Combining various formulas is nothing new in Hollywood and the new film “Hot Pursuit”, tries very hard to be successful at doing so but has mixed results. The film stars Reese Witherspoon as Cooper, a police office in San Antonio who is trying to grow into the shoes her late father left behind. The fact that he was not only a great cop, but that Cooper is fairly small in stature has caused her to overcompensate through the years. So much so that she has had an epic blunder named after her and is relegated to the evidence room of her station. Cooper is a by the book cop whose social skills are very lacking as is proven by a recent dating disaster. Cooper is given the chance to redeem herself by travelling to escort the wife of a money launderer to court so they can both testify against a notorious drug lord.

When Cooper first meets her assignment Daniella (Sofia Vergera), they do not mix at all. Daniella is annoyed by Cooper’s by the book attitude and Cooper sees her task as nothing more than escorting a gold digging criminal to Dallas. When things go very wrong, the two end up framed and on the run with only each other for company and support. Naturally the duo begin to thaw to one another and there are a few good laughs along the way as they race to clear their names and stay ahead of the dangerous people chasing after them. The film has some fun moments, but the formula of the film can become a bit familiar.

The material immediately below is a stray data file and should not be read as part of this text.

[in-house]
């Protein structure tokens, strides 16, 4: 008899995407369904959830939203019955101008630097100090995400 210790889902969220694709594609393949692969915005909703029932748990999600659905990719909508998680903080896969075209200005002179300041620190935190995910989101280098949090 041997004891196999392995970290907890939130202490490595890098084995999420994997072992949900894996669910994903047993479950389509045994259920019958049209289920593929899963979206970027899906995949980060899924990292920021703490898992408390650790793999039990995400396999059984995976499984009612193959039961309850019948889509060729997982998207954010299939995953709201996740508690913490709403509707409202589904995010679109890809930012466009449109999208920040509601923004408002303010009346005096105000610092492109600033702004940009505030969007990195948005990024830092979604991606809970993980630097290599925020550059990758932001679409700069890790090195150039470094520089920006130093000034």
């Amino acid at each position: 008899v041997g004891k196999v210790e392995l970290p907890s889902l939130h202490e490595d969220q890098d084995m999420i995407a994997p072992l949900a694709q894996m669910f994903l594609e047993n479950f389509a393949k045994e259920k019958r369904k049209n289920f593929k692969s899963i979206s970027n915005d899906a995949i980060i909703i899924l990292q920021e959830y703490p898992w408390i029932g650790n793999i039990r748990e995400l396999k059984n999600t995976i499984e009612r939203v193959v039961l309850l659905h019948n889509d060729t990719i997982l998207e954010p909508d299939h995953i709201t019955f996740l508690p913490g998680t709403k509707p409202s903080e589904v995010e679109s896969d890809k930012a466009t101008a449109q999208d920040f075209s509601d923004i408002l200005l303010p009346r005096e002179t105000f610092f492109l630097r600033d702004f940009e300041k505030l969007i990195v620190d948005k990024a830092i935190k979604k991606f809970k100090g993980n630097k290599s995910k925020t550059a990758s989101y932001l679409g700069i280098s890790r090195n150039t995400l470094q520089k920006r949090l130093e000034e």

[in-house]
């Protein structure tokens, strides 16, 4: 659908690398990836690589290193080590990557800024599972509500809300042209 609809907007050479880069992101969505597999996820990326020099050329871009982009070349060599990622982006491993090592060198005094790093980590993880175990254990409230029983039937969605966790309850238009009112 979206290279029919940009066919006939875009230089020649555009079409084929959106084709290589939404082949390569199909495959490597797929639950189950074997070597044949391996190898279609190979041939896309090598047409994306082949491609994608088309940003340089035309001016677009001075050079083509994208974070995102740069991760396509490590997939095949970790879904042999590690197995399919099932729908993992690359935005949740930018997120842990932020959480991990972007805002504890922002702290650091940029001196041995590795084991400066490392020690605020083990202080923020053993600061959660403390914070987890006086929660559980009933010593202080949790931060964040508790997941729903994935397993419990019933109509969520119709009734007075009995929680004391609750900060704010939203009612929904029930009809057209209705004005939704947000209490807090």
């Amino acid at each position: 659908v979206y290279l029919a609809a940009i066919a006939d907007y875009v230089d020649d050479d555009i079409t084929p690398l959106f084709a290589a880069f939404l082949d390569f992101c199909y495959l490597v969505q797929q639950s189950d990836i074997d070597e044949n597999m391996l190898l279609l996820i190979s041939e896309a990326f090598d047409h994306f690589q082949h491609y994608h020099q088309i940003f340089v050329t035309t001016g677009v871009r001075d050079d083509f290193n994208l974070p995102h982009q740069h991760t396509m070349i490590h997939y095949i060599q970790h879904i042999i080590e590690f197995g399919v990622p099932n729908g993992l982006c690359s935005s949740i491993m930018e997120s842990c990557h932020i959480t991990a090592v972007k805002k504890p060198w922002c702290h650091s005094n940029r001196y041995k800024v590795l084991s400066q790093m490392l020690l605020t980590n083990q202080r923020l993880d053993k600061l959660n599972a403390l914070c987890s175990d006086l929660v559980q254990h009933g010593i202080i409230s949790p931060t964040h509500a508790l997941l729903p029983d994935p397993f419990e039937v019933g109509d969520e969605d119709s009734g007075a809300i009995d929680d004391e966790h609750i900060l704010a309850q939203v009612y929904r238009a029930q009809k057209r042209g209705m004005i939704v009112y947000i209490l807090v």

We have seen this played out in numerous road trip and buddy cop segments so many times before that there is very little in the way of drama or surprise moments with the script. Witherspoon does well with her role and does take it away from being overly one dimensional but the jokes run a bit thin after a while. Vergera is good in small doses for me as she is very much the Charo of this generation. I am still wondering if she has been typecast in these shrill roles or if she is simply playing herself, but the over the top performance and her voice works better for me in smaller doses in Modern Family than it does over a full length feature. That being said, the two work well with one another and their scene with Jim Gaffigan is one of the funnier moments of the film. The pacing of the film is brisk, as Director Anne Fletcher has made a film that moves nicely and does not overstay its welcome. The biggest issue is a feeling that we have seen this all many times before and often in better movies, so despite the best efforts of those involved, this is one that never really gels the way that you would want a film to. 2 stars out of 5.

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